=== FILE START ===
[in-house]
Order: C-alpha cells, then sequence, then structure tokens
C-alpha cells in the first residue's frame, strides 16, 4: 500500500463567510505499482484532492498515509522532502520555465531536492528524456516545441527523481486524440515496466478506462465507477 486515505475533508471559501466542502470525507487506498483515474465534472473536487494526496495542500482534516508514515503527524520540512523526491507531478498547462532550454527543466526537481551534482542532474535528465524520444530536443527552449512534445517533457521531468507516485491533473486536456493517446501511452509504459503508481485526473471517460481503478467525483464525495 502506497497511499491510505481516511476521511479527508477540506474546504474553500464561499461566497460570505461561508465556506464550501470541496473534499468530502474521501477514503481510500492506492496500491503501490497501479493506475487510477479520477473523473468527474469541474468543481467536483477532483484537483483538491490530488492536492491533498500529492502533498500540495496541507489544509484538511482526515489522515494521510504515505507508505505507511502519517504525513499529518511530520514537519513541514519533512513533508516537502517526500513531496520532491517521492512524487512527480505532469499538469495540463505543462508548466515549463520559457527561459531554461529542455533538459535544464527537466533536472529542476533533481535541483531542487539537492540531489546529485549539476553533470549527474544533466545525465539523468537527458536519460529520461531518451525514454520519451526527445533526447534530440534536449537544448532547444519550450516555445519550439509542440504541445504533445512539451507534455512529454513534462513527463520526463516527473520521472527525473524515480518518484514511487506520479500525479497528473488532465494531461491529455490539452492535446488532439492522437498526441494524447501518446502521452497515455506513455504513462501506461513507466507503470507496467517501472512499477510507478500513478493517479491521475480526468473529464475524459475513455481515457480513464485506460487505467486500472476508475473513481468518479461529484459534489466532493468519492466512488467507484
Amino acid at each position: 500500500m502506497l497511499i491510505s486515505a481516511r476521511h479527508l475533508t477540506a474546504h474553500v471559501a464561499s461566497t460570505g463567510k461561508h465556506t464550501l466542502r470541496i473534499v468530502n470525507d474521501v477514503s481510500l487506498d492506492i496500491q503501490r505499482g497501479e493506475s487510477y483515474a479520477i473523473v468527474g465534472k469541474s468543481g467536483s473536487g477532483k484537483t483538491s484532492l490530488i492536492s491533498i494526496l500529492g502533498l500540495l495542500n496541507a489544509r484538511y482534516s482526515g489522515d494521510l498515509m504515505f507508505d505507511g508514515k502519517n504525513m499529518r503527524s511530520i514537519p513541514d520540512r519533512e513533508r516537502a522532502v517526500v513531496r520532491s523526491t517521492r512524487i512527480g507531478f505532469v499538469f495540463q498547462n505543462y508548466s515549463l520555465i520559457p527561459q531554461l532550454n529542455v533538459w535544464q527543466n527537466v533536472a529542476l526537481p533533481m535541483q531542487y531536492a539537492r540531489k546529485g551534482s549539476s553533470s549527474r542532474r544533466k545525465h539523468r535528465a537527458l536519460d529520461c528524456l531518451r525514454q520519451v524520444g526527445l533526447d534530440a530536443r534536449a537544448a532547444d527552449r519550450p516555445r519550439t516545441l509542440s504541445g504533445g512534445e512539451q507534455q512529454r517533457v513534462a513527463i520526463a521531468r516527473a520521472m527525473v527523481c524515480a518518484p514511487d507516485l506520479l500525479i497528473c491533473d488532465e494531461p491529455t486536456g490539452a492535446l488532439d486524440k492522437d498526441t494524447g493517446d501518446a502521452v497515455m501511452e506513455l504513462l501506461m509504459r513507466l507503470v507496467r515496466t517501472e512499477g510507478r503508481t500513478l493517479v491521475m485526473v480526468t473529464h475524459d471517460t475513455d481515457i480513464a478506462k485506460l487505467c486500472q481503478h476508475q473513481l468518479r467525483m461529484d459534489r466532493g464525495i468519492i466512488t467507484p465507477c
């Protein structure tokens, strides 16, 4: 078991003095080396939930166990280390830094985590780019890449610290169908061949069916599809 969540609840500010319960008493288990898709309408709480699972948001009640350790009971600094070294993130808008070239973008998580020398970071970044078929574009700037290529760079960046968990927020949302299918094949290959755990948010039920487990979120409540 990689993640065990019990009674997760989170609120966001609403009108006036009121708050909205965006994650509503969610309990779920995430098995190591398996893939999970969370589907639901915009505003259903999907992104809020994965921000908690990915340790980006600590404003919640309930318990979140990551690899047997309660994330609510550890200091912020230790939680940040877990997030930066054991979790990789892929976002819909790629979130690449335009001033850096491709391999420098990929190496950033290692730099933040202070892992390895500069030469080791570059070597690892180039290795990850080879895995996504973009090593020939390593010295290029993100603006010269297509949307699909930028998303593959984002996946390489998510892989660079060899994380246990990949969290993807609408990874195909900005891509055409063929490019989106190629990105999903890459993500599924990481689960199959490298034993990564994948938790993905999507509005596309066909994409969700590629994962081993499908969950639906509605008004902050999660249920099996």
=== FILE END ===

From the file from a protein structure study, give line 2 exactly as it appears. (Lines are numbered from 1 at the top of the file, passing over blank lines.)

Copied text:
Order: C-alpha cells, then sequence, then structure tokens